The next morning, after delaying our start time by fifteen minutes, still waiting and hoping that more and more would walk through the door, it finally dawns on me, they aren’t coming. I’m the only staff person present. In fact, I’m the only person from our entire office and leadership present. I try to keep it all together as everyone is looking at me for instructions. I am hurt, frustrated, confused, angry, disappointed, and upset. Still, I have to lead. That evening, I write an email titled, “An Open Letter to My Fellow Co-Workers.” My plan was to read this to them Monday morning and let them all have a piece of my mind (Luckily, my wife is amazing and talks me down from that plan after she reads the letter). We go to sleep and I try to forget about it.
The next morning, as I am getting ready to leave to go to church, I start thinking about what I would say and how I would respond if people ask me “How did it go yesterday? Sorry I had to miss.” I wanted to respond coldly so that they would feel my hurt and disappointment by responding with something like, “You know, I’m disappointed you didn’t come.” However, I didn’t get the opportunity. No one asked me that question (perhaps by coincidence or perhaps by divine working)! As I make it into worship, the congregation is singing “It is Well.” I found myself dwelling on Matthew 5:21-26 and unable to sing those words. Then, to top it all off, our Lead Minister gets up to preach and has at least five, if not more, connections to mission, evangelism and serving our neighbors. I’m waiting for him to connect it to the effort we are working on. He never does.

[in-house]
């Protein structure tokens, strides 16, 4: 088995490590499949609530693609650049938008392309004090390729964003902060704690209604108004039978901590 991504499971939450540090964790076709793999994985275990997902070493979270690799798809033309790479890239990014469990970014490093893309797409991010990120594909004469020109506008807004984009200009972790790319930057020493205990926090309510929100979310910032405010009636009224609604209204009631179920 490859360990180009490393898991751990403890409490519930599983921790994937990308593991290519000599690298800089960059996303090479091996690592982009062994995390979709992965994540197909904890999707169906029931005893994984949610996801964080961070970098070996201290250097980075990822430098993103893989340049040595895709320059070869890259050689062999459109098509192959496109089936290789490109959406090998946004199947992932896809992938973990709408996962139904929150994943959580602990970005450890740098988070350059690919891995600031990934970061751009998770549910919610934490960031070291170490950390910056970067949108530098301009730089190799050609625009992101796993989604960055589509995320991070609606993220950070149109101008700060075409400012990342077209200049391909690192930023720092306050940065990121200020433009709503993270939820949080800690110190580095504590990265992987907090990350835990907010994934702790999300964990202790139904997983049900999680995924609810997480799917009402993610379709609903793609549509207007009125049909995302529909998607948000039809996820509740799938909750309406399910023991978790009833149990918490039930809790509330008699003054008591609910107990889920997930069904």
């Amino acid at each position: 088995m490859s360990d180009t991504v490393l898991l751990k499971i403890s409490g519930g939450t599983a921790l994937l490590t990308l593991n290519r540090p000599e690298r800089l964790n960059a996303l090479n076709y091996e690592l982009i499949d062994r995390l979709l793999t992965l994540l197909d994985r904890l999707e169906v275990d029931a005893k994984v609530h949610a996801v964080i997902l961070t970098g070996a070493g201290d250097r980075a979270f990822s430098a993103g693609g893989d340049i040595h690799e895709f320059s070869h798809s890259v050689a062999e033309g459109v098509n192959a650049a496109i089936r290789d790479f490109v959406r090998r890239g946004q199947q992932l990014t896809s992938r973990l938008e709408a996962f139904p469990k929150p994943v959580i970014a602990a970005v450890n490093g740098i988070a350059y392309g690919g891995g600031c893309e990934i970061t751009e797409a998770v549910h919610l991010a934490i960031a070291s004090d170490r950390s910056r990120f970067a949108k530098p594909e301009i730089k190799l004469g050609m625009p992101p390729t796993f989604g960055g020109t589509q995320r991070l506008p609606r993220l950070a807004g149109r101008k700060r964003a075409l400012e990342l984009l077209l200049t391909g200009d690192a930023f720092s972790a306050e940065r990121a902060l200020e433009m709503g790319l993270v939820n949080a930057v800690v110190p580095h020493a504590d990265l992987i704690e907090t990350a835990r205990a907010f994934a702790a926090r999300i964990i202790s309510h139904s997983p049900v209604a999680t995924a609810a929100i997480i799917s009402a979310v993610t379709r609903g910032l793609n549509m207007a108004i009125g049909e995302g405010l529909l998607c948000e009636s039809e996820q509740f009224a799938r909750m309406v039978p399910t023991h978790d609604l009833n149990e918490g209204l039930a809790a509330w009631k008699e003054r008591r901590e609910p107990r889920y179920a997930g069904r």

I left the auditorium, furious. For the first time, I question if this is the church that I am supposed to be serving. If I’m so passionate about this specific mission opportunity and they seemingly are not, is this where I am supposed to be? I was so disappointed with our staff and leadership for not engaging in it. I was hurt by the participation of the church overall. If the church has supported other similar efforts prior to this, why would they not support this one? I worked so hard to make the ‘ask’ of our members as easy for them as possible. I made it as cheap as I could so money wouldn’t be an issue for anyone. So if they didn’t participate, does that mean they just don’t like me?